Business Development Health

Budget allocation for health below regional and global benchmark: CWGH

Finance Minister, Prof Mthuli Ncube
Getting your Trinity Audio player ready...

Writes Itai Rusike, Executive Director, Community Working Group on Health (CWGH)

Government spending on Health and Child Care as a percentage of total public expenditure is projected to decline from 11.2% in 2023 to the projected 10.8% in 2024.
Health spending as a share of total government expenditure, is an indicator of the priority given to health. The Abuja Target remains an elusive target for the country.  The government also spends a relatively small share of its Gross Domestic Product (GDP) on health care projected at 4.0% in 2024 up from 2.2% in 2023. Per capita health spending on health is however expected to increase to US$71.8 in 2024 up from US$40 in 2023.
Vote allocations still remain below regional and global benchmarks.  Health got ZW$6.3 trillion (10.8%), a decline from the 11.2% allocated in 2023, below the Abuja Declaration target of 15%.
The country is also in the midst of a cholera outbreak and addressing this requires significant public investments in Water  Sanitation and Hygiene (WASH). The government has allocated ZW$ 608,3 billion towards WASH which represents just 0.4% of GDP, which is way below the 1.5% of  GDP benchmark set under the the eThekwini Declaration (2008). The Global Task Force on Cholera Control considers WASH investments as the foundation for achieving the goal of reducing cholera deaths by 90% by 2030.
Government proposes to introduce a levy of US$0.02 per gram of sugar contained in beverages, excluding water with effect from 1 January 2024. Funds derived from this levy will be ring fenced for therapy and procurement of cancer equipment for diagnosis.  This is in line with regional and global good practices.  The WHO has been advocating for a sugar tax on sugar-sweetened beverages to fight the scourge of non-communicable diseases.  The sugar tax, apart from reducing consumption of sugary drinks, also raises additional revenue for the treasury. Transparency around these funds can be enhanced by ensuring inclusivity and transparency in terms of its management in the spirit of leaving no one behind.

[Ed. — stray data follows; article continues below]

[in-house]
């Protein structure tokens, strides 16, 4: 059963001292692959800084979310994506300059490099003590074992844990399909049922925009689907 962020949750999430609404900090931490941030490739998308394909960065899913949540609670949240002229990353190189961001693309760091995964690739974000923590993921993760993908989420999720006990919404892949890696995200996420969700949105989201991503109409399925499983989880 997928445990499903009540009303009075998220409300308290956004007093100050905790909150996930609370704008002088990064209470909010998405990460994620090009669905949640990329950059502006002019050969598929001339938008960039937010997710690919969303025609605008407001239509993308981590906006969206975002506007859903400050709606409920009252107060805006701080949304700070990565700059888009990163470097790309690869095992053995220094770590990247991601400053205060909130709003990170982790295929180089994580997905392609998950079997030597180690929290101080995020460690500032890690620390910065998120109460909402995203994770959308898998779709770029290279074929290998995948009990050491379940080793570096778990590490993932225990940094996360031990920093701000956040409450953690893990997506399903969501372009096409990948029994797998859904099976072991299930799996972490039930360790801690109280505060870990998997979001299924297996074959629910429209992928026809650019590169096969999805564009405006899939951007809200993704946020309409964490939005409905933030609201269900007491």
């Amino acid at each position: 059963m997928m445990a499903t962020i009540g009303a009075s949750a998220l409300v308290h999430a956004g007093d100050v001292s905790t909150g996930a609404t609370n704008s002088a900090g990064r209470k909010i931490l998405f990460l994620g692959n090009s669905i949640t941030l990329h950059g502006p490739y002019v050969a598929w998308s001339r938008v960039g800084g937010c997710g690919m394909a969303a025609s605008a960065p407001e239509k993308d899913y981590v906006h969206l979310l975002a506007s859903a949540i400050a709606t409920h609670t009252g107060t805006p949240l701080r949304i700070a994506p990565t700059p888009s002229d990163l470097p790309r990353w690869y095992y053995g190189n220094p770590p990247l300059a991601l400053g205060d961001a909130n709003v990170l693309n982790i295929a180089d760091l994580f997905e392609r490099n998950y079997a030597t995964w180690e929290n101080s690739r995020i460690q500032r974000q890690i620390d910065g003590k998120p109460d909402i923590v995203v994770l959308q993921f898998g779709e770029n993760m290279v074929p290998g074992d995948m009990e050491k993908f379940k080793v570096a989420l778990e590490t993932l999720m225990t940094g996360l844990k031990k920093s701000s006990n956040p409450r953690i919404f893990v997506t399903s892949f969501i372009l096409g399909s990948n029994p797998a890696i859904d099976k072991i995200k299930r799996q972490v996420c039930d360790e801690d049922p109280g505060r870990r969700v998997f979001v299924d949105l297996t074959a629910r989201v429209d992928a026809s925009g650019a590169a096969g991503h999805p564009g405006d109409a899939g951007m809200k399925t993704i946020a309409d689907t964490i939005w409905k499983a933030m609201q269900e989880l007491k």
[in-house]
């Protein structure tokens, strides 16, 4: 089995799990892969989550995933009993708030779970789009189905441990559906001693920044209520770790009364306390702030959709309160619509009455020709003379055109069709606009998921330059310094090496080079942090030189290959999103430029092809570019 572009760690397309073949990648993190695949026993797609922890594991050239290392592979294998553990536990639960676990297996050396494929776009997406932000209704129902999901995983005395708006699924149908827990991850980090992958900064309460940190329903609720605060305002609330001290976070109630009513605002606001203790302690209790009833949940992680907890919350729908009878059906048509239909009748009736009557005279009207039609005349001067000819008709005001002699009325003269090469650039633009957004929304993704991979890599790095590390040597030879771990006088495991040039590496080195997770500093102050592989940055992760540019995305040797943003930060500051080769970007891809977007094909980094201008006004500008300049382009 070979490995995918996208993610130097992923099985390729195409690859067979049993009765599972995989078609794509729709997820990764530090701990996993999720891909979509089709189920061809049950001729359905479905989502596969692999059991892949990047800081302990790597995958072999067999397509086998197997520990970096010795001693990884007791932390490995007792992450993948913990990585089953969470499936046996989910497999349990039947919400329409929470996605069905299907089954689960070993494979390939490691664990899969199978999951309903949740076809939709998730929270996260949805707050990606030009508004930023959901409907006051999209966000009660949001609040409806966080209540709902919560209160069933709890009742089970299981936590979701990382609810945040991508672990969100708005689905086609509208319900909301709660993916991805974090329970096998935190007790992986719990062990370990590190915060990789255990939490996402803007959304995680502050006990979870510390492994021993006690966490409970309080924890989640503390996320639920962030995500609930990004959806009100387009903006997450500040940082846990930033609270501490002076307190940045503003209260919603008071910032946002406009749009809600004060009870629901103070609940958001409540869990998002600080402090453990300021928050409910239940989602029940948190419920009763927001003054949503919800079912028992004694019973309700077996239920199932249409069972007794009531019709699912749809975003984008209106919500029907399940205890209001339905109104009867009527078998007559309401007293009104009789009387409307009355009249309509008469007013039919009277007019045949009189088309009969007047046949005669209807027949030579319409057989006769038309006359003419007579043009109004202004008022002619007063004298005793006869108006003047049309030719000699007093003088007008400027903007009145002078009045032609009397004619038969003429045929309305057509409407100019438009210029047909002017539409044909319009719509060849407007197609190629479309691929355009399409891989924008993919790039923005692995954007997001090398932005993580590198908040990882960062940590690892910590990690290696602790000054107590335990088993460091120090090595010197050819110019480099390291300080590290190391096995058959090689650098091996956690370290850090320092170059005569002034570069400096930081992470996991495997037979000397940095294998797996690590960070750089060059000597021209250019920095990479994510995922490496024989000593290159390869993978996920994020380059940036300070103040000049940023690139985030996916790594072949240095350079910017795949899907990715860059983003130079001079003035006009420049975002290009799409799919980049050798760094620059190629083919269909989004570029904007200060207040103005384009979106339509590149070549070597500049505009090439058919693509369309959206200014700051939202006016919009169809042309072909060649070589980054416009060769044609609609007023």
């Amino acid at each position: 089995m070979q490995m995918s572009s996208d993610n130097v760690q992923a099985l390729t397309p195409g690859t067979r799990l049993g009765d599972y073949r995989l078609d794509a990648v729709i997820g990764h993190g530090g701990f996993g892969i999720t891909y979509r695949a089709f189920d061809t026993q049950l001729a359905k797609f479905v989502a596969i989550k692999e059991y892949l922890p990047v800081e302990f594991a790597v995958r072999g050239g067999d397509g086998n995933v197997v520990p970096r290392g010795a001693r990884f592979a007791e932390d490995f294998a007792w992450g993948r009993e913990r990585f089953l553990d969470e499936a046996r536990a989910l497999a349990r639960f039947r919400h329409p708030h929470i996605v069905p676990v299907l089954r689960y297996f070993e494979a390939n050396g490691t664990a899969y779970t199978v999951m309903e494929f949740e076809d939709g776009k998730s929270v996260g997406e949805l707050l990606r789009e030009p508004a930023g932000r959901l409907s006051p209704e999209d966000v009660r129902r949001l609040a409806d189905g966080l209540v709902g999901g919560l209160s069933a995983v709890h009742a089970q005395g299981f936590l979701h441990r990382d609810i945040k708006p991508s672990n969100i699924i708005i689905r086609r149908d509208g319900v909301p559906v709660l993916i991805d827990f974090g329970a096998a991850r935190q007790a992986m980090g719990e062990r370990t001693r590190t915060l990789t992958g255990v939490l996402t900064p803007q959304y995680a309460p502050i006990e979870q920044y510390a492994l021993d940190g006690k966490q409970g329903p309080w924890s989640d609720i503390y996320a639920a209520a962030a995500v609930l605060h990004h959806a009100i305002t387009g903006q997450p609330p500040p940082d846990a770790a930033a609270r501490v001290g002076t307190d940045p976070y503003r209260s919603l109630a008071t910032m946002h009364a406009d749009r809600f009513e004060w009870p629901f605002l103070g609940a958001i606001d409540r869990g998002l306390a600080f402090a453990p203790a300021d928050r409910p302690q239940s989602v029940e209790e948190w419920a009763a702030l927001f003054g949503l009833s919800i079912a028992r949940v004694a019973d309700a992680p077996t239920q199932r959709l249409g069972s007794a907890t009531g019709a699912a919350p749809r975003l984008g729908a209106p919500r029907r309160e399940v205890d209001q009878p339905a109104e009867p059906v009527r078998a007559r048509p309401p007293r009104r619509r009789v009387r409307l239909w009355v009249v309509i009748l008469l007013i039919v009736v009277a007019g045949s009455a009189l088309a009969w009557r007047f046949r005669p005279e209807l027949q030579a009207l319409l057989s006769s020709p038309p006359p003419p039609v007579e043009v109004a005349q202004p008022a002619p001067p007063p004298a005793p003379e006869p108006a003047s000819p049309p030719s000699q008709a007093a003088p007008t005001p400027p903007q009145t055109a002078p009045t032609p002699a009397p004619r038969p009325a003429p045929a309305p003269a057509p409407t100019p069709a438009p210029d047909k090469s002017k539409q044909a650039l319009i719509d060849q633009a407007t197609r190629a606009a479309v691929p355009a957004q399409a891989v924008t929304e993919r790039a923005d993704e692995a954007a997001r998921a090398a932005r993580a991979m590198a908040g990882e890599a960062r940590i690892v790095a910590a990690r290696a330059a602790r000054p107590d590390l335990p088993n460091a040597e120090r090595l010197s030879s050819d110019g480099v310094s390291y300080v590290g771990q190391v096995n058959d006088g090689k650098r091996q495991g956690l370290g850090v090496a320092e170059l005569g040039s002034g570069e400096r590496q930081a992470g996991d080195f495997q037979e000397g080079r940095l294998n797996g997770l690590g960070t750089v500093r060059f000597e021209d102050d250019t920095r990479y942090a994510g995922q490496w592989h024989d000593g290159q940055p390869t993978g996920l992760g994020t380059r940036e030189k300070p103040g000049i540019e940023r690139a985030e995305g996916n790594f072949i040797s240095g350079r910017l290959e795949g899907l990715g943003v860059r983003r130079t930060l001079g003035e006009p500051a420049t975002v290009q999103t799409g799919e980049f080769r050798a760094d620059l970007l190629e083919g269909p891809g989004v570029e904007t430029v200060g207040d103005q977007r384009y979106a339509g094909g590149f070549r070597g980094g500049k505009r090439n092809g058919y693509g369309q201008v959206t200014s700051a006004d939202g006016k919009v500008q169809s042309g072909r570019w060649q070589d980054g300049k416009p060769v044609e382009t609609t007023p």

Conclusion 
Increasing health expenditure in tandem with the increased population, disease burden, and new national development goals remains a challenge to the health sector.  Similarly, the sector is confronted with ensuring that the poor people and the vulnerable including women, newborn babies, children, and adolescents are also able to afford quality health services.
No country can make significant progress towards universal health coverage (UHC) without relying on the dominant share of public funds. It is therefore critically important to ensure that the health system is adequately resourced and that resources are efficiently and optimally utilized.  The current health financing model remains unsustainable as it heavily relies on external financing as well as out-of-pocket financing.
In nominal terms, the health budget appropriation has declined from 11.2% in 2023 to the protected 10.8% in 2024. This is grossly inadequate to fund the critical needs in the health sector.

About the author

Byron Adonis Mutingwende